Tighter regulations are resulting in a bifurcation of the high net worth trusts market, wherein wealthier clients have a growing need for trust structures while less affluent clients are being priced out of this market due to higher structuring costs, according to Woon Shiu Lee, MD and head of wealth planning at Bank of Singapore.
“It’s becoming more difficult for clients with less assets to implement trusts meaningfully because of the costs involved – including the legal advice needed to structure it correctly – which may not make it worthwhile for someone with assets south of US$5 million,” Lee tells Asian Private Banker.
“On the other hand, trusts are definitely becoming more useful for clients with substantive assets in the ultra high net worth space,” Lee says, explaining that trusts are becoming “more sophisticated, compliant and comprehensive” in order to deal with stringent regulations and changing family dynamics.
Families are becoming increasingly globalised, with family members and trust beneficiaries often living in multiple jurisdictions.
“So to structure a trust properly, ensuring it’s tax efficient and also something that will be useful for all family members, you need to consider the tax and legal ramifications of all these domiciliaries, residencies and nationalities of the different family members or beneficiaries, as well as the location of the assets.”
As an example, Lee says that for a trust which holds a UK property but has one or more US-domiciled beneficiaries, it is essential for the family to consider tax advice from both jurisdictions in order to ensure that the trust is structured optimally.
“The macro environment from a tax point of view is changing, the regulatory environment from a reporting point of view is also changing, and this calls for a more in-depth look at the way trusts are being structured. So the level of knowledge, and the depth and breadth of that knowledge required to implement a correct trust structure is definitely much higher than before.”
Lee notes that there are “very challenging obstacles to overcome” when structuring trusts for clients who are domiciled in the US, France and Japan, since these countries have onerous offshore trust and tax rules.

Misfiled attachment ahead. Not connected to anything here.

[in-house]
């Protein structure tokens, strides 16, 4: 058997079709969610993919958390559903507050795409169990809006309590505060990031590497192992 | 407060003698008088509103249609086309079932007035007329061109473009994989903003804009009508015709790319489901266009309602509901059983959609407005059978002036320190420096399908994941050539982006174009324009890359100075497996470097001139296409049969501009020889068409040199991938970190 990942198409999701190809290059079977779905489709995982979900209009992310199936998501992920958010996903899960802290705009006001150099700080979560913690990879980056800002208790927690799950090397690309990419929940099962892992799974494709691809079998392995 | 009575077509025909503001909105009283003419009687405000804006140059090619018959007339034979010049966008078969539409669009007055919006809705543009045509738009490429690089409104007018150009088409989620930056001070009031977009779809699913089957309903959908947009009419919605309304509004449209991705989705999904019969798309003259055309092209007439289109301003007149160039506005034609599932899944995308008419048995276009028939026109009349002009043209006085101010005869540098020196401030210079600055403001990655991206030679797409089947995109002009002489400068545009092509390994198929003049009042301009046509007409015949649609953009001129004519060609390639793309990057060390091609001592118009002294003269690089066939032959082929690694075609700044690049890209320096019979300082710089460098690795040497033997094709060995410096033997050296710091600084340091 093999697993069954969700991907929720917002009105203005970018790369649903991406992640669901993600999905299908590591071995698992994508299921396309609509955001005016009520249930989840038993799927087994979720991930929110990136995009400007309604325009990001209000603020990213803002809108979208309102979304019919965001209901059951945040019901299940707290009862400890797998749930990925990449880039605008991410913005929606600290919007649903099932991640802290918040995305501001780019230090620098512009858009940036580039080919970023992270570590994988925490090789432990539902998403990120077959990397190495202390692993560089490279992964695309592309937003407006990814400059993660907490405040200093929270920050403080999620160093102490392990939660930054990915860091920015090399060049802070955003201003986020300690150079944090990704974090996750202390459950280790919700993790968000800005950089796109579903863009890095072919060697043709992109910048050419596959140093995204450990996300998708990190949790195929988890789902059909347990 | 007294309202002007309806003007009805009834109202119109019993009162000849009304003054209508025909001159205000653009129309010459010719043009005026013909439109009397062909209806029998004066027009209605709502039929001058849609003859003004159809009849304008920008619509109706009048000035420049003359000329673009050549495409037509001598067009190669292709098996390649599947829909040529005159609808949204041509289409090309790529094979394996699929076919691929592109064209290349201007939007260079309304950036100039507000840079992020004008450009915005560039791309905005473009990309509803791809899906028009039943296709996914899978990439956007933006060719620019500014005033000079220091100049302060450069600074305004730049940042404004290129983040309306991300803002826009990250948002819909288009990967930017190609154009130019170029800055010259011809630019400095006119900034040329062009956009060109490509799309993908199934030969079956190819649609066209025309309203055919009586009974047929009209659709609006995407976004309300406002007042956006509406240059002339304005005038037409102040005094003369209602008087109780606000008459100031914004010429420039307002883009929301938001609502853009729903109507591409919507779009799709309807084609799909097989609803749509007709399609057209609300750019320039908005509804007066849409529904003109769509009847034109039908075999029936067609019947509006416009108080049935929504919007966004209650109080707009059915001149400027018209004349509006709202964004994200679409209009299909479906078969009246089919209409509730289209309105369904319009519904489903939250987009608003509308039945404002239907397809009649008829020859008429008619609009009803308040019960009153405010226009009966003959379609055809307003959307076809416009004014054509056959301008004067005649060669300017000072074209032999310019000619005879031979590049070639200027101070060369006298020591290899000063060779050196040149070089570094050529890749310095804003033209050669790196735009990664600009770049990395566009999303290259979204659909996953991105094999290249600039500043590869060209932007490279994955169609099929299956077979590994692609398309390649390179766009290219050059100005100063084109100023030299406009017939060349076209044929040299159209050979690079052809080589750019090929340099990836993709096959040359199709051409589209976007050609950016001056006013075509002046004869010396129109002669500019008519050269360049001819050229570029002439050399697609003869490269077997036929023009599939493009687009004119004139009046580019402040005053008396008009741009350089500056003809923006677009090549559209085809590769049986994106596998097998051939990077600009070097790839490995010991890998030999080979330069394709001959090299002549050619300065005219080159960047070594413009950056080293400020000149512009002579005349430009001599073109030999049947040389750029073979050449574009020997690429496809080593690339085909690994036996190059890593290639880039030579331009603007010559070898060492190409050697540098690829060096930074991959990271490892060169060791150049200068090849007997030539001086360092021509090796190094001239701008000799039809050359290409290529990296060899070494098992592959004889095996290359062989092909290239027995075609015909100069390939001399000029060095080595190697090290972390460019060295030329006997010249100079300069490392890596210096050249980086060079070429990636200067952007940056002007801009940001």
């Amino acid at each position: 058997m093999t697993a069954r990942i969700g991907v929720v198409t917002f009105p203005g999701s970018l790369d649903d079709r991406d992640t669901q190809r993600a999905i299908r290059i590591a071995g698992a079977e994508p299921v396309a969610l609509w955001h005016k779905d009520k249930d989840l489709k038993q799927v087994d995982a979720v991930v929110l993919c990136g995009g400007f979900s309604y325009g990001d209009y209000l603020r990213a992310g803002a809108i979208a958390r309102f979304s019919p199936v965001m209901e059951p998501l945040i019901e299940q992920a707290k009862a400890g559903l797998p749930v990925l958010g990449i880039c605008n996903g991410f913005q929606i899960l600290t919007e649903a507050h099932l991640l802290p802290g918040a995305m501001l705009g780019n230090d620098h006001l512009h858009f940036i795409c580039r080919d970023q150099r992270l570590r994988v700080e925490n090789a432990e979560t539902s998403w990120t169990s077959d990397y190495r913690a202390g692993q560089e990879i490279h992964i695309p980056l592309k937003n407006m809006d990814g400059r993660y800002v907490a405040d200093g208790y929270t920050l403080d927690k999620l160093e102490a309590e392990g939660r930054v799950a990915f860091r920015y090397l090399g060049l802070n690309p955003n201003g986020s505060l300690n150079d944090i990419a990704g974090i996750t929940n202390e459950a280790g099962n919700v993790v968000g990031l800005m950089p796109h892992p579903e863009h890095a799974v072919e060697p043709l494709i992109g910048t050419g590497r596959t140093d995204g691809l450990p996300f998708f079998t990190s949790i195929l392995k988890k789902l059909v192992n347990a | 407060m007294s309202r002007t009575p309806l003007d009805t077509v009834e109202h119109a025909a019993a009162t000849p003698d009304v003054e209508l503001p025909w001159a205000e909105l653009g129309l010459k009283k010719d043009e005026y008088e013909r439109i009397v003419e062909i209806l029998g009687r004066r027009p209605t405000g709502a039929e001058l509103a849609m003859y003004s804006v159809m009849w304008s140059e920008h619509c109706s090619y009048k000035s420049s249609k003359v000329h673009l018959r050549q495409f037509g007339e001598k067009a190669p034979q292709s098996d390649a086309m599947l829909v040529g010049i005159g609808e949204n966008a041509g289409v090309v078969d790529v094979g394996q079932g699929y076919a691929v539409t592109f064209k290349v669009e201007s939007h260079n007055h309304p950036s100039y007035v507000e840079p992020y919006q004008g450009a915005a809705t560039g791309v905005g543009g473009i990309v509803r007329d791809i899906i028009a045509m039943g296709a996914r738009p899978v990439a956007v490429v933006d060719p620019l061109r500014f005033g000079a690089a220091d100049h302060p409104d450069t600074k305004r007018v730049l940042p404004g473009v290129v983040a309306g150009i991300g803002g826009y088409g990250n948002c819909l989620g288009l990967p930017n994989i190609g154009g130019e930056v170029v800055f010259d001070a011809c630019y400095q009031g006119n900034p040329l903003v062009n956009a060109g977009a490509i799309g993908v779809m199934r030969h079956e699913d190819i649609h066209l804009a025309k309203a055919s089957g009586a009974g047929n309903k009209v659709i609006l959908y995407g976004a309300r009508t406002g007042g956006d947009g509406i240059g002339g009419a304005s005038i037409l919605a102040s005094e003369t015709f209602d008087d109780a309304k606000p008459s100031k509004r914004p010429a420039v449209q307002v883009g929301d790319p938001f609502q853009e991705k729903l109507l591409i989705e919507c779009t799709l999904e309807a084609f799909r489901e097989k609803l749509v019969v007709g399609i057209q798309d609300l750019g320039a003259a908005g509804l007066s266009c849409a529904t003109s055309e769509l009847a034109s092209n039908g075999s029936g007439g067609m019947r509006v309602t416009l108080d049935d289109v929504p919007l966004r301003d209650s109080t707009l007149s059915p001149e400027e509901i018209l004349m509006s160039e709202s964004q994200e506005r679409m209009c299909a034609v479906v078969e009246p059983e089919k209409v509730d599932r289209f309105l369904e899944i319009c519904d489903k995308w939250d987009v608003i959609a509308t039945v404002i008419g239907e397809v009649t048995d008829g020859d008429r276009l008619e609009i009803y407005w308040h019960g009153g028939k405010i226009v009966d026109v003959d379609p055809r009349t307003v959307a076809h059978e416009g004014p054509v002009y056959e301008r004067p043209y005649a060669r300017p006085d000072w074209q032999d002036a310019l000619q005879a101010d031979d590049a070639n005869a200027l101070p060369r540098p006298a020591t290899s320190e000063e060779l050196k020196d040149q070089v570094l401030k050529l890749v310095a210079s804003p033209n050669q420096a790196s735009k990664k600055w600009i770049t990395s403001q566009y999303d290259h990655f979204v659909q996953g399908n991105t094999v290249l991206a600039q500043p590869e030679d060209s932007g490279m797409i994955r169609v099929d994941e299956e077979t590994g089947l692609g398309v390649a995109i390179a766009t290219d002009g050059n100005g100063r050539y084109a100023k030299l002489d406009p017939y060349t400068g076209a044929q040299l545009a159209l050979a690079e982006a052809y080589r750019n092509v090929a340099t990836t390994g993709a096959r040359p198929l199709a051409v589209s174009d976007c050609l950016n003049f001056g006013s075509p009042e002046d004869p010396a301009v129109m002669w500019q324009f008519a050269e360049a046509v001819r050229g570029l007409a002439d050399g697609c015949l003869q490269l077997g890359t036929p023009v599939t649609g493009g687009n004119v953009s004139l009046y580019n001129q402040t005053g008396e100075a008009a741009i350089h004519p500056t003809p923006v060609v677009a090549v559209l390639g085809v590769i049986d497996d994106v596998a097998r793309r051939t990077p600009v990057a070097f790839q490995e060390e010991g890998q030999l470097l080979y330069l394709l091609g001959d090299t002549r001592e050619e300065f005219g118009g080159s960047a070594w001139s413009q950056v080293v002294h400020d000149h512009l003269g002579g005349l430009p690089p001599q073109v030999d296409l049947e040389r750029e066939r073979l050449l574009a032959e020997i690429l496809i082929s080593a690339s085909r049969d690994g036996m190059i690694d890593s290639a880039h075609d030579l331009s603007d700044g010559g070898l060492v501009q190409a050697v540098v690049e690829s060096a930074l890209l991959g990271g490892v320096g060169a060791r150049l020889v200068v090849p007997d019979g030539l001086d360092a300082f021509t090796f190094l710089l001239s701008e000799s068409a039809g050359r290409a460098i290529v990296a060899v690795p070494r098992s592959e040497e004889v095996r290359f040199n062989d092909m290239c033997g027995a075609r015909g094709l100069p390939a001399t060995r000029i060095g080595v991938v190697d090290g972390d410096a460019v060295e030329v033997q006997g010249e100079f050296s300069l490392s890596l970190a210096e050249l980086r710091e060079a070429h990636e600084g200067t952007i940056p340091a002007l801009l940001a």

Bulking up teams
Meanwhile, he says the more difficult planning environment “is to the advantage of well-staffed wealth planning teams such as Bank of Singapore, which has an experienced team comprising primarily of trained lawyers and tax advisors”.
Lee adds that beyond the bank’s Singaporean headquarters, the wealth planning team intends to “step up hiring progressively” in Hong Kong and Dubai.
The private banking arm of OCBC opened its Dubai office in February. The branch is led by market head for the Middle East, sub-continent and Africa, Kirit Chauhan, who oversees more than 75 employees.
“Apart from Singapore, our headquarters, we will intensify and deepen the footprints of our wealth planning teams in Hong Kong as well as Dubai,” Lee says.
More focus on succession planning, governance and philanthropy
Bank of Singapore has noticed that clients tend to be paying more attention to the issues of family business succession, family governance and philanthropy, according to Lee, who says this is due to a greater “openness in client engagement and depth of discussions on previously highly sensitive issues”.
“We see clients also increasingly opening up to us to share what they want to achieve in terms of family governance and what they want to do in terms of philanthropy. The opening up of the dialogue we have with clients is on a deeper and wider level and that’s beneficial to us too.”
These topics are increasingly in the spotlight amongst Asia’s HNWIs, who are preparing for the first major transfer of wealth in the region.
For instance, a recent report by UBS Wealth Management and Harvard University’s John F Kennedy School of Government shows that donations from the top 100 philanthropists in Mainland China rose from US$1.3 billion in 2010 to US$4.6 billion last year.
Meanwhile, experts told Asian Private Banker recently that the family succession conversation needs to move beyond the transfer of wealth to focus on ‘intangible’ assets, such as family values and culture.
“Many of our clients today seek advice on how best to pass on family and corporate culture to the next generation,” said Jameson Leung, CEO of Grandtag Financial Group, a financial advisory firm that provides cultural succession planning services to HNW families in Asia.
“Over the past two years, only one out 20 families that I have dealt with have shown themselves to be sufficiently aware of what succession planning entails.”